Do you want to experience Yosemite in the summer without the crowds? Here is a beautiful, moderately strenuous 14 mile overnighter that will allow you to experience several glacial lakes at various stages of their life cycle.
Chain Lakes is a series of three lakes located in the South Eastern region of Yosemite National Park near the boarder of the Sierra National Forest. If your planning on staying a light or two, be sure to get your Wilderness permit in Oakhurst, not Yosemite. With nearly 20 miles of forest roads to the trail head, it’s definitely off the beaten path for most. You can expect to spend nearly an hour and a half on a combination of winding paved and dirt forest roads before you get to the trail head parking area… longer if your like me and stop often to take photos. The drive on the forest service roads is very scenic. It’s not too complicated to get to the trail head, but there are some areas that are not clearly marked, so I recommend you get a Forest Service map to make sure you find it.
The hiking trail begins in the Sierra National Forest, with a nice gentle climb through some large pines and opens up in areas with lots of lush vegetation.
There are quite a few stream crossings and marshy areas which makes for an abundance of mosquitos. Don’t forget your repellent.
after about 2 miles you will come to picturesque Chiquito Lake. It’s well on it’s way to becoming a meadow and as you follow the trail along side of the lake, it’s not hard to imagine a time not long ago when you might have been knee deep in water.
The trail then heads away from the lake and continues onto Chiquito Pass and that’s where you cross into the Yosemite National Park Boundary.
There is a barbed wire fence at the boundary that I imagine is supposed to keep cattle out of the park. You enter the park through a a very rudimentary gate. The gate is basically a fence post attached to the barbed wire that you pull to the side to pass through and then replace once on the other side. Continue onward and enjoy the variety of terrain. Parts are quite rocky and it can become difficult at time locating the trail, but be persistent… it’s worth it. Not too long after you will cross a river. The water level of the river was very low when I was there and it was easy to pass.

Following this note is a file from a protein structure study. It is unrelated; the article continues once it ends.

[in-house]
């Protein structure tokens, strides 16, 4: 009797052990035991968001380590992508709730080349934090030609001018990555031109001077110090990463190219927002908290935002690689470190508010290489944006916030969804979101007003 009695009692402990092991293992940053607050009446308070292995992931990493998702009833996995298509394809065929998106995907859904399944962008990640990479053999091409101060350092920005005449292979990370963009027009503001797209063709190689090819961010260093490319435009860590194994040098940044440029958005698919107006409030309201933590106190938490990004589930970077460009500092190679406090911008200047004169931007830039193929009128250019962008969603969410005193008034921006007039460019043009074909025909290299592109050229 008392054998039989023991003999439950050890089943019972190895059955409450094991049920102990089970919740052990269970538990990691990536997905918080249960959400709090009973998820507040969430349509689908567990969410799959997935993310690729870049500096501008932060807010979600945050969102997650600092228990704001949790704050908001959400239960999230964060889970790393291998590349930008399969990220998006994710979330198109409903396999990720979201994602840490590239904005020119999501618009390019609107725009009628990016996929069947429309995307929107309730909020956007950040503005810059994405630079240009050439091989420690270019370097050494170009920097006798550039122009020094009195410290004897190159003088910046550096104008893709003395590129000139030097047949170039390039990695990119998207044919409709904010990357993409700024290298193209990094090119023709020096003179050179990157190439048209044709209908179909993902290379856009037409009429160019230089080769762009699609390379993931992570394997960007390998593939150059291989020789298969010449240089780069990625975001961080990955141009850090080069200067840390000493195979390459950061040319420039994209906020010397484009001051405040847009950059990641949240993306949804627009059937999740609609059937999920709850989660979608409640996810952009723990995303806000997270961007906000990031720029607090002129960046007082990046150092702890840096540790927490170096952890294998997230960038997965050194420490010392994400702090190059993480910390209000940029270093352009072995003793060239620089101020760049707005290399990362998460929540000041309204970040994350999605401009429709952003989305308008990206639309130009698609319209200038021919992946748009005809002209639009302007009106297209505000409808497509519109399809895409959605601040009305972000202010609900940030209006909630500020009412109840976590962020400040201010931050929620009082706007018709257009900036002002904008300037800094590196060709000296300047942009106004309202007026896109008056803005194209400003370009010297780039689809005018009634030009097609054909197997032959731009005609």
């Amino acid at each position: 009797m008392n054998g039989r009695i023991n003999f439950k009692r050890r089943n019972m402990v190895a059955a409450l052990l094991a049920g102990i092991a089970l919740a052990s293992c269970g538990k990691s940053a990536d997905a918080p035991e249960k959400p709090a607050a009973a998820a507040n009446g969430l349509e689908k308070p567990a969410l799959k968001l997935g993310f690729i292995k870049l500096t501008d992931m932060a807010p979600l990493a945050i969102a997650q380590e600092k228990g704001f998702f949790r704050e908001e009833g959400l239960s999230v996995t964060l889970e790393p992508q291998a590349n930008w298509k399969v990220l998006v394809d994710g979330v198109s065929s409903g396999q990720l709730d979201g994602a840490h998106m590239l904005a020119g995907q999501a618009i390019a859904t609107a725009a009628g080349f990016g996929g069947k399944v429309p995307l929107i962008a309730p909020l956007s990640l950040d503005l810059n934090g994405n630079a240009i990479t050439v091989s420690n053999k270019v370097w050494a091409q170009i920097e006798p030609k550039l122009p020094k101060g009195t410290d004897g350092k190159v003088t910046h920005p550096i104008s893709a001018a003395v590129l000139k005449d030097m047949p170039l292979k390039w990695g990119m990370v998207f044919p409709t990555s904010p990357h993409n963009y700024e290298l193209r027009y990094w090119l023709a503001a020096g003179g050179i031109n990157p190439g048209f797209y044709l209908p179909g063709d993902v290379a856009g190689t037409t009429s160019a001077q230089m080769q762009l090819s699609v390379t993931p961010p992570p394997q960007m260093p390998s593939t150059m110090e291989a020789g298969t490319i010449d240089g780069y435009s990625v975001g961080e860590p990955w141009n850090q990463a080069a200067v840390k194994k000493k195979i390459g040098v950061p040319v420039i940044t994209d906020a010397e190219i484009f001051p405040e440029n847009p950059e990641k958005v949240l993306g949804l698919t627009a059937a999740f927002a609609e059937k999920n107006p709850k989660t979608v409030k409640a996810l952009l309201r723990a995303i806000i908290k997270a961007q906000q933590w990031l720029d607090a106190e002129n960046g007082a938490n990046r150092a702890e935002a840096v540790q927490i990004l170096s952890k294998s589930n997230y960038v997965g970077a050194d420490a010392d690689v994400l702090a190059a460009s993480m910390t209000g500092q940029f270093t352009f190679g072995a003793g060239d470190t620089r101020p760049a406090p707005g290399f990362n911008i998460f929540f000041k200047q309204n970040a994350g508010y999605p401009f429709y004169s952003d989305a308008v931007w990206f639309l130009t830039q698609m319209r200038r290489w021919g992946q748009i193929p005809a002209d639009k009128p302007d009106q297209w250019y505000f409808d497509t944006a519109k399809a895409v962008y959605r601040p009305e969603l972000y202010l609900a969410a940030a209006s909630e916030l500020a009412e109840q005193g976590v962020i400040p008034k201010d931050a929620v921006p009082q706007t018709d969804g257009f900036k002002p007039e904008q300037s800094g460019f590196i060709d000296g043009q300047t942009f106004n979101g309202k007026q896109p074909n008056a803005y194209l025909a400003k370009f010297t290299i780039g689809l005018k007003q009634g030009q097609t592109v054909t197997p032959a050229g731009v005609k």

Now, the trail begins a long moderate climb. The trail becomes a little easier to follow because the rocks become larger and the trail becomes more of a dirt and sand mixture with large rocks throughout. You eventually come to a beautiful creek crossing. At this point your nearly to the lakes.
On the other side of the Creek, follow the fork to the left and in less 3/4 of a mile you will reach the lower lake. I bypassed this small lake pretty quickly and headed to the middle lake. This is where I decided to camp for the night. If your planning on camping at this lake, my recommendation would be to stick to the western end of the middle lake. When I was there, the only other people I saw on m y hike was a man and his 10 year old son. I decided to go to the other end of the lake for some more privacy (farther along the trail towards the upper lake) and it was very rocky and difficult to find a spot for my small 1 man tent.
The middle lake is very picturesque with the green marsh plants, and crystal clear water, but be aware that the mosquitoes can be extremely thick. The following morning, they were so bad that I prepared and ate my breakfast in my tent to avoid being eaten alive.
The upper lake is the largest and is at the base of t10,680 foot Gale Peak. It is quite easy to hike and explore around this lake. Their are a few spots to pitch a tent, but once you get further away from the Northern side, it becomes increasingly difficult to find a good spot but there are a few if you look for them in between some of the large rock formations. There is a well worn path that circles the lake.
The upper lake is filled with Brook Trout. The clear cold water makes them easy to see (and Photograph) and I only wish I had brought my fly rod.
On the Northeast side the trail will take you to a small waterfall which lies within the snowmelt stream that feeds the lakes.
The trail to the southwest side of the lake takes you to the opposite side of the lake and the light colored granite rock formations. They are fun to scramble around on and you can hike up them for a spectacular view looking back down at the lakes. Just don’t try it if it’s damp, wet or raining because the smooth ice polished Granite is very slippery in spots.
The Chain Lakes Hike in Yosemite National Park is a beautiful trip. It’s mostly shaded so it should be enjoyable even the hottest weather. With streams, meadows, lakes and granite peaks you get a great variety of scenery. It’s a hike that is able to be done in a day if your a strong hiker and a perfect overnighter or multiple day trip for everyone else. I had such a great time and this one is on my list of favorites. Give it a shot and I think it will end up on yours too! Just DON”T FORGET MOSQUITO REPELLENT!